Outrage Grows after Cops Bulldoze Man to Death Over 10 Pot Plants

Pennsylvania State police bulldozed a man to death over 10 cannabis plants.

State police went grossly overboard in their pursuit of Gregory A. Longenecker whose body was found July 9 under a bulldozer driven by Pennsylvania state trooper who was searching for him in thick brush.

The National Organization for the Reform of Marijuana Laws (NORML) blasted state police for calling in a helicopter and commandeering a Pennsylvania Game Commission bulldozer to track the 51-year-old Longenecker, who’d fled law enforcement on state game lands about 10 miles from his hometown of Reading, PA.

Police said they found 10 cannabis plants at the scene.

“We simply cannot understand how a man is dead over an investigation involving 10 cannabis plants,” said Patrick Nightingale, executive director of NORML’s Pittsburgh chapter and a former Allegheny County, PA prosecutor. “The whole investigation was ridiculous. I’ve seen law enforcement take down major heroin traffickers that haven’t engaged in this level of aggression.”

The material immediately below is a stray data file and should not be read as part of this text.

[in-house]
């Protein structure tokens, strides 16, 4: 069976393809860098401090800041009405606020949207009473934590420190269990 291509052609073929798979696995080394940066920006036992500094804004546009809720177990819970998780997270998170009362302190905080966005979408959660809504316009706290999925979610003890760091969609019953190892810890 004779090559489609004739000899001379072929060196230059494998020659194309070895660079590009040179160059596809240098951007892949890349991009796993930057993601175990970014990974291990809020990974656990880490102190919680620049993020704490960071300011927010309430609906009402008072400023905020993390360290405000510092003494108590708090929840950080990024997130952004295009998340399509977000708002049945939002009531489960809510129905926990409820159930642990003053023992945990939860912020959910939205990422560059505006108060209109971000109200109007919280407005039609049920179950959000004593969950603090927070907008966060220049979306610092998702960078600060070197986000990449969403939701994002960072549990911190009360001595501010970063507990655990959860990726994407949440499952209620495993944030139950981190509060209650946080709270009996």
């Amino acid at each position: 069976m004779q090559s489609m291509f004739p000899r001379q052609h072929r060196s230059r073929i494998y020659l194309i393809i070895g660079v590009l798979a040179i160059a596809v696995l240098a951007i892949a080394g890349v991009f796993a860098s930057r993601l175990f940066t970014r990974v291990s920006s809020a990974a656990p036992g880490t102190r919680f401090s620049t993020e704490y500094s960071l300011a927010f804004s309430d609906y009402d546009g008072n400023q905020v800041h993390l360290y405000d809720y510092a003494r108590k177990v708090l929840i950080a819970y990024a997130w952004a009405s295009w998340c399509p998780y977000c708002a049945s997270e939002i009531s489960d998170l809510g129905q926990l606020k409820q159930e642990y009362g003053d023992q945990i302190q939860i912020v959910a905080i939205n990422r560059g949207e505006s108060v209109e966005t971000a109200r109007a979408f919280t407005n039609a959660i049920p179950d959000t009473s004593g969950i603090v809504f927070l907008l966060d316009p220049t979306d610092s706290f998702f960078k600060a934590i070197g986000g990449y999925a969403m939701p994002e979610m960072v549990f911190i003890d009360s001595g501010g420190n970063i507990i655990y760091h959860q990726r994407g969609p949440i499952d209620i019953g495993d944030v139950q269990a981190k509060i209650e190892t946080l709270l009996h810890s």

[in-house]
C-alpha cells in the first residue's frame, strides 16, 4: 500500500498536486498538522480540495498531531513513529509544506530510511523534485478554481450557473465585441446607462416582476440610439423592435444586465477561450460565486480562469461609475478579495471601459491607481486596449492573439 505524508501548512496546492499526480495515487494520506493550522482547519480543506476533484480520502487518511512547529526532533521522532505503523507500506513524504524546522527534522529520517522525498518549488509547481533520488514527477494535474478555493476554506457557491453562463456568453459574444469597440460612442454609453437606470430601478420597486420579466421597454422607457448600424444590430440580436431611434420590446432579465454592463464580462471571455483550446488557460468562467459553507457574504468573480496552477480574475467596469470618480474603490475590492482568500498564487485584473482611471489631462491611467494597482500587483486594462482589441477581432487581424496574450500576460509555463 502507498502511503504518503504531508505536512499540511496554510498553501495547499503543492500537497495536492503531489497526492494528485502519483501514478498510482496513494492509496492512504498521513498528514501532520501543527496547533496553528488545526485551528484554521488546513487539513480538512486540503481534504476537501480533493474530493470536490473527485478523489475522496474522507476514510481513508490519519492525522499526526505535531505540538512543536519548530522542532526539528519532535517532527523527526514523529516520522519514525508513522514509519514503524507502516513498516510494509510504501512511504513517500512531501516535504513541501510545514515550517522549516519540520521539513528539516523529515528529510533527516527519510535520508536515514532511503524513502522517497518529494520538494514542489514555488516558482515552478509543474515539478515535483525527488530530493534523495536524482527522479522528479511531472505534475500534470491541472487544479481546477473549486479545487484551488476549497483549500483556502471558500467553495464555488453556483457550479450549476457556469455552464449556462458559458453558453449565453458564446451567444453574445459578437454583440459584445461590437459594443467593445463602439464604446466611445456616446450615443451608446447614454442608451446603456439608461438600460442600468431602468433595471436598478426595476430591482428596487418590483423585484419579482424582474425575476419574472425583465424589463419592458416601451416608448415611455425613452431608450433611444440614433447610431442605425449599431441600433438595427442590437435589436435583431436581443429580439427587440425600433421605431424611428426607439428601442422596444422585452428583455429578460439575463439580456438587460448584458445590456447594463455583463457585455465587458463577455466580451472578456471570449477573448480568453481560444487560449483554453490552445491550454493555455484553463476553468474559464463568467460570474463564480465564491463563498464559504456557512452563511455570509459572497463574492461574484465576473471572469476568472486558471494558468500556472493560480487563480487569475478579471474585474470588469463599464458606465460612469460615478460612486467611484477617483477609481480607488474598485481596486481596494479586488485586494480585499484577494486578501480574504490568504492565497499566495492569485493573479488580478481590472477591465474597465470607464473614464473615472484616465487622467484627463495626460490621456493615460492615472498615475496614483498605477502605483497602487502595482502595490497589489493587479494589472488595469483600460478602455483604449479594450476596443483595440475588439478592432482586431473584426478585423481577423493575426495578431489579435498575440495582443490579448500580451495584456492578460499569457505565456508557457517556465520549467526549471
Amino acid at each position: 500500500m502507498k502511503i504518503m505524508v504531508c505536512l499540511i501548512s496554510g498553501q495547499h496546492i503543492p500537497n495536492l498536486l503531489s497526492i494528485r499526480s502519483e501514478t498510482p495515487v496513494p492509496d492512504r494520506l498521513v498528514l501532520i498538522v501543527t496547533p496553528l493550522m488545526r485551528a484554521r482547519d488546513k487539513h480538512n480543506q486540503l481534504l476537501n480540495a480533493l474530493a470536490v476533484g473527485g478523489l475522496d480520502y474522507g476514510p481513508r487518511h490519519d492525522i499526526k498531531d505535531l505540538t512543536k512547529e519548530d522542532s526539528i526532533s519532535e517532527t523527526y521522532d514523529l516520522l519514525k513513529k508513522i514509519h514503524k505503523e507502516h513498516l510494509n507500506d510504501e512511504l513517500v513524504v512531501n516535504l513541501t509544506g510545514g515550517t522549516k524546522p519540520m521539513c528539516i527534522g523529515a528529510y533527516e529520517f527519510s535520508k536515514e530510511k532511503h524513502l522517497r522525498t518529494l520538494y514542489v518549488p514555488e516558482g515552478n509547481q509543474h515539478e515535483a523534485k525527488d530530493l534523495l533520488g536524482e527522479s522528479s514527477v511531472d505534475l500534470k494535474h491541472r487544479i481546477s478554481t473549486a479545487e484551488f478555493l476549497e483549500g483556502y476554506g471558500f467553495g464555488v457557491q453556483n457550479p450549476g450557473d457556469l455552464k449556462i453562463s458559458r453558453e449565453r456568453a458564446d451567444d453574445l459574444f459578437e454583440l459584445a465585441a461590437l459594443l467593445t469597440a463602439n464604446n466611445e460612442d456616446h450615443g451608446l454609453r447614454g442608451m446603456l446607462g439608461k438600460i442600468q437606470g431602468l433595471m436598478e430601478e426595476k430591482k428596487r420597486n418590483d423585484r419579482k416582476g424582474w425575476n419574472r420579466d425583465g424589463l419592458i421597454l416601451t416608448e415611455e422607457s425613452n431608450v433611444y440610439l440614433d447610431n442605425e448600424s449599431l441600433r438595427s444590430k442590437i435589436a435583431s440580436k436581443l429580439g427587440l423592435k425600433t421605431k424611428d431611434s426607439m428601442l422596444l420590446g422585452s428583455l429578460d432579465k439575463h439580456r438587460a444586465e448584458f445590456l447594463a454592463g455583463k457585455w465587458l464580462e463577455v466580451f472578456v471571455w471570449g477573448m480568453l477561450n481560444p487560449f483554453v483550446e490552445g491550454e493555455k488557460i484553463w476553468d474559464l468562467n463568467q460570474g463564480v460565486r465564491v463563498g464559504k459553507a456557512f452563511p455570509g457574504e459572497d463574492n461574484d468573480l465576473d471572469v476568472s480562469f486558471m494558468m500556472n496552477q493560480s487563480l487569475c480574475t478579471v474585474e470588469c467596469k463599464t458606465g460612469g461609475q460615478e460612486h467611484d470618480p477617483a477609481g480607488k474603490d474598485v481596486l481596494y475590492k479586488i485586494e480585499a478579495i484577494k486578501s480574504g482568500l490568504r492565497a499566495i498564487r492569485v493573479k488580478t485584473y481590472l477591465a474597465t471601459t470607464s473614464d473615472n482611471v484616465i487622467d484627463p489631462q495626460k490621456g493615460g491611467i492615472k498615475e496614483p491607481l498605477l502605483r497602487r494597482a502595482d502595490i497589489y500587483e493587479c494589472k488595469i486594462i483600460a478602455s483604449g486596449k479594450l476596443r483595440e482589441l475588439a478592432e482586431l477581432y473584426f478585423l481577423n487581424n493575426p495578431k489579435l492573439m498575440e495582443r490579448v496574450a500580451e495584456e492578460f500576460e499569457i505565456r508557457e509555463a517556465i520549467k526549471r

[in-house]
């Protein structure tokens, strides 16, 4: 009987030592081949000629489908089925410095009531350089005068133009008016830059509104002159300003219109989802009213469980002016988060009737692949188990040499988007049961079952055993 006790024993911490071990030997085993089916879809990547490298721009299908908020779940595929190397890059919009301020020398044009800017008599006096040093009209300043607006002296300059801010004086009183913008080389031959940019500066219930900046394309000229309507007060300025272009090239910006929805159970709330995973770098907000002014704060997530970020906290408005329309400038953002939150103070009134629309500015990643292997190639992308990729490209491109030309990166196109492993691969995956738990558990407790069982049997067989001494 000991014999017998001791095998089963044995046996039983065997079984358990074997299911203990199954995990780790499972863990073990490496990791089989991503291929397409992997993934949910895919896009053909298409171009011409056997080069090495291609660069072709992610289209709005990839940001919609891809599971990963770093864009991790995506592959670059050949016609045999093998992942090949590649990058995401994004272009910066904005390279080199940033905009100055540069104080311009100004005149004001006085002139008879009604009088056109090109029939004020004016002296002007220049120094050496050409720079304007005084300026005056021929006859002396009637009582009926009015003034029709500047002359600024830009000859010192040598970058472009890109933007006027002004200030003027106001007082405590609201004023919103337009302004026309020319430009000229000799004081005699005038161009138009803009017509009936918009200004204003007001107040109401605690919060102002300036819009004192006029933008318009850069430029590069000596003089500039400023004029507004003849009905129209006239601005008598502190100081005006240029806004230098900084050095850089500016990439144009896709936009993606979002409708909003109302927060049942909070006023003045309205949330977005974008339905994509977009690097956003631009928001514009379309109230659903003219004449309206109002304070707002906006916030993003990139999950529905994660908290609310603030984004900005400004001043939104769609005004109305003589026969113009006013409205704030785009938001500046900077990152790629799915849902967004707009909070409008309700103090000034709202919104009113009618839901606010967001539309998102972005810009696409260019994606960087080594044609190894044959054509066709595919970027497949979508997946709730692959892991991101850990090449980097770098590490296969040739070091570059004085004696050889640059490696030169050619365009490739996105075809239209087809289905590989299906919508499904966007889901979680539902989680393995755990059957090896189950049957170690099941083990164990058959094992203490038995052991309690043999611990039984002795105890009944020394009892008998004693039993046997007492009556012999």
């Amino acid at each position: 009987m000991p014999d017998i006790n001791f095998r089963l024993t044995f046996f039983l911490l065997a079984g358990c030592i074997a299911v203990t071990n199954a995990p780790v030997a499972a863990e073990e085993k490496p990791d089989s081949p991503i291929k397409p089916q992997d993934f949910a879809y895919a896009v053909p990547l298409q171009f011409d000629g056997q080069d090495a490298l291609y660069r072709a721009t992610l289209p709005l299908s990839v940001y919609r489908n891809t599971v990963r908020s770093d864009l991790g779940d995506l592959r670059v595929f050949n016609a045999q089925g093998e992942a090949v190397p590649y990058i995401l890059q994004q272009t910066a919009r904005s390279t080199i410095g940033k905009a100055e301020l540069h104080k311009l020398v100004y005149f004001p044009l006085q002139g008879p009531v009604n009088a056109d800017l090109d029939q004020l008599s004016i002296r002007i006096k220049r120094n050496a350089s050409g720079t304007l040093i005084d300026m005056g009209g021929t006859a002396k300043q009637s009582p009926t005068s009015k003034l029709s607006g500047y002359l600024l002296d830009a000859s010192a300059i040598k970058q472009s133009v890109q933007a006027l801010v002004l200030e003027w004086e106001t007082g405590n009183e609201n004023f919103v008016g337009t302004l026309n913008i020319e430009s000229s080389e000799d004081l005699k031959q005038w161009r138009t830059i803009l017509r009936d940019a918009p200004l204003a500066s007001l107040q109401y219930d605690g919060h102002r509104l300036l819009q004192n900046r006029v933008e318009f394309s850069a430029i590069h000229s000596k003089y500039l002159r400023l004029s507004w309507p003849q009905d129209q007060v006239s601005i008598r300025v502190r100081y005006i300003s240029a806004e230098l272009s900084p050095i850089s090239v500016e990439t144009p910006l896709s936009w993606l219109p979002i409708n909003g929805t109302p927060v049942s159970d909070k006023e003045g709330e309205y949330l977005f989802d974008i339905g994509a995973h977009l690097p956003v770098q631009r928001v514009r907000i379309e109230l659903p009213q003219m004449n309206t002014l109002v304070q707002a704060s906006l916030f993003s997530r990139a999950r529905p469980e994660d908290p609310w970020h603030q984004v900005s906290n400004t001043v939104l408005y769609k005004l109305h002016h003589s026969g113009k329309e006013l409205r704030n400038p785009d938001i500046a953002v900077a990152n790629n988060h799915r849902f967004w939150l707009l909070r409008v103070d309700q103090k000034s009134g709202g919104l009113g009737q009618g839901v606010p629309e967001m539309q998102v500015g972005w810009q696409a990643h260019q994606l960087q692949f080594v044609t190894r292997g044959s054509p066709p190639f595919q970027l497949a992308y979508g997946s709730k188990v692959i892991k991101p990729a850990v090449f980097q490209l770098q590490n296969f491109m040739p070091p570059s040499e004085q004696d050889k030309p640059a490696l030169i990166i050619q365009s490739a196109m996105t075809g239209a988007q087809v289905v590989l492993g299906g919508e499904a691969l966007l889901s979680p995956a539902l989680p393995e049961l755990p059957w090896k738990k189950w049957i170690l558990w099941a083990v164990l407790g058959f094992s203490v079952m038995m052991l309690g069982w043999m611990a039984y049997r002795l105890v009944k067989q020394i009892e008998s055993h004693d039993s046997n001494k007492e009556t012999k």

Nightingale questioned law enforcements’ decision to pursue the suspect in such an extreme manner, especially over such a minor offense.

“It is inconceivable to me that a man lost his life during an investigation of a very small grow,” said Nightingale. “The heavy-handed tactics employed cannot be justified by the seizure of ten plants. I do not understand why law enforcement couldn’t simply wait. A vehicle was on scene and another individual was taken into custody. Rip the plants, run the plate and ask the arrestee what his friend’s name is. How difficult is that?”

NORML’s Executive Director Erik Altieri called the entire event a result of our draconic and failed criminalization of marijuana that should have been prevented. 

“Not only was the use of resources in this matter excessive and the tactics highly questionable, but more importantly a man lost his life over the act of growing a plant that is now legally regulated in a majority of US states,” said Altieri. “No matter your opinion on marijuana legalization, the penalty for growing cannabis should never be an extrajudicial death sentence.”

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